Dealing with an unintentional rental is no fun. Let me be the first to say that a negative cash flow is never an ideal situation, no matter how much the short-term tax benefits or principal pay-off reverse the financial pain. That being said, when I refinanced this past spring, my monthly cash flow improved significantly, saving me over $350 per month. These savings, coupled with the aforementioned tax benefits and principal pay-off, at least brought a positive spin to this sad rental situation. But the value of rental properties are really in the cash flow and increasing the rent is really an integral part growing your returns with rentals.
When to Raise the Rent?
There are two schools of thought when it comes to raising the rent on your rental properties. The first is to raise your rent on an annual basis for your long-term tenants, in addition to raising the rent with each new tenant. It seems to me that the advantage to raising your rent this frequently is pretty straightforward. Common sense would seem to indicate that the more you raise the rent, the higher your returns, right? Well, yes, in theory, this should be the case. Like an adjustable mortgage, where the banks benefit with a more frequent rate adjustment period should interest rates rise, you can benefit by continuing to maximize your rental income each and every year.
However, not everything in the world is as straightforward as just raising the rent as often as you’d like. With that in mind, the second school of thought is to only raise the rent with each new tenant. Now why would you want to do something as crazy as that? Raising the rent on your current tenant introduces the potential for negative feelings within your tenant which might have adverse consequences for your landlord/tenant relationship. Look, being viewed as a fair, responsive, and even generous landlord is an asset when managing your tenants.
Happy tenants mean constant rent checks. But by possibly souring that relationship, the potential loss of goodwill doesn’t seem worth it. But does this change if you live in an area with low vacancy rates, and your place is in an otherwise marketable position? I say no, the risk is still there.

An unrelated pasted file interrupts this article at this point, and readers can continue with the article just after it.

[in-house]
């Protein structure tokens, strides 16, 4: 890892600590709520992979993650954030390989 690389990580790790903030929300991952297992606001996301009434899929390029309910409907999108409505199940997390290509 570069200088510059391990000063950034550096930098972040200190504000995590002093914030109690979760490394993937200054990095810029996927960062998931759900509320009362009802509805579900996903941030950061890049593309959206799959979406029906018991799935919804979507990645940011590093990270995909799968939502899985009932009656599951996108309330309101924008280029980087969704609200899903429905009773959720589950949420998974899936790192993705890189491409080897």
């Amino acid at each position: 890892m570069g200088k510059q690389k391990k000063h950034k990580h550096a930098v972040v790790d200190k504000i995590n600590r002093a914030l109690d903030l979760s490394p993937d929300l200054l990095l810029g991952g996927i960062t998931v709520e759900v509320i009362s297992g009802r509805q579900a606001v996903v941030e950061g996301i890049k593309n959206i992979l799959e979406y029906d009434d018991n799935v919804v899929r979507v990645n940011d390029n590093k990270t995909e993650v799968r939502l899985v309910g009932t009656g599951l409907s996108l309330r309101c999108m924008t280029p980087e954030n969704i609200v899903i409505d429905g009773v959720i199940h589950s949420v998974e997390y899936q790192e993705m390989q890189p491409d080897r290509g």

Ultimately, there is a chance your tenant will see you as a money-grubbing slum lord just looking to line your pockets with gold. Which we all are… well perhaps not in those terms, but we rent to make money, not friends. So by putting yourself in a position where your tenants might leave because of a rent hike, you then open yourself up for the most expense part of being a landlord, turning over a rental and possibly vacancy days. No expense is as large of a risk with a rental as vacancy. No tenant equals no money. Perhaps being a friend is the right path?
Oh come on, the cost can’t be that big, right? Just think of it this way; if you are renting a house out for $1,500 per month, and you decide to raise the rent by $100 per month, you’ve gained $1,200 over the course of the year. Fantastic, a 6.67% raise! Although, if the tenant ends up leaving you are blessed with turnover expenses (painting/cleaning/repairs/etc.) and a possible vacancy, essentially taking that $1,200 of extra income and flushing it down the drain. Better to have kept that tenant in there at $1,500 and skipped the rent increase in this particular situation.
So what did I do? I ignored the potential negative response of raising the rent on existing tenants and went ahead and raised the rent on my mine.
Let’s take a moment so we can all think about how much of an idiot I am. I’ll wait.
Okay, I joke, I don’t think I’m an idiot (although it is possible), but instead just a money-grubbing slum lord trying to squeeze a nickel out of a penny. I did indeed raise the rent, but only by a whopping 1.8% from $1,375 to $1,400. Why implement this token rent increase when the risk of losing the tenant is higher after such an increase? My
reasons excuses are simple: My tenant has no desire to move, loves the house, and was/is renting below market rate. Did I risk losing my tenant over $25 a month or $300 a year? Absolutely. Will I be doing this again next year? Not a chance. He didn’t move this time, but the next time he might.
Updated Rental Property Financials
So what are the updated numbers on a monthly basis for my unintentional rental? Well, they still aren’t pretty, but it could be worse!
Townhouse Rental Financials
|Monthly Rent Income|
|Less: Management Fees|
|Net Rental Income|
|Escrow (Taxes, Insurance, and PMI)|
|Net Income (Deficit)|
Ultimately this small raise decreased my monthly negative cash flow by $22.50. While not significant, everything adds up! I should point out that while the financials above show a net loss of $315.27 per month, $100 of this is a repairs allowance which is not realized until expenses actually occur. Like I said at the beginning of the post, my rental property is performing just above the break-even point when netting the actual cash flow loss with the new principal repayment amount, which is in excess of $300 per month. Of course this does not get into any tax benefits which would increase the limited positives of owning the property.
So the question is this, if you were or are a property owner, when would you raise the rent, and why? Is it best to rent just under market value to ensure 100% occupancy, or do you push to make the most money every month with every tenant you have?
Flickr: Charleston’s TheDigitel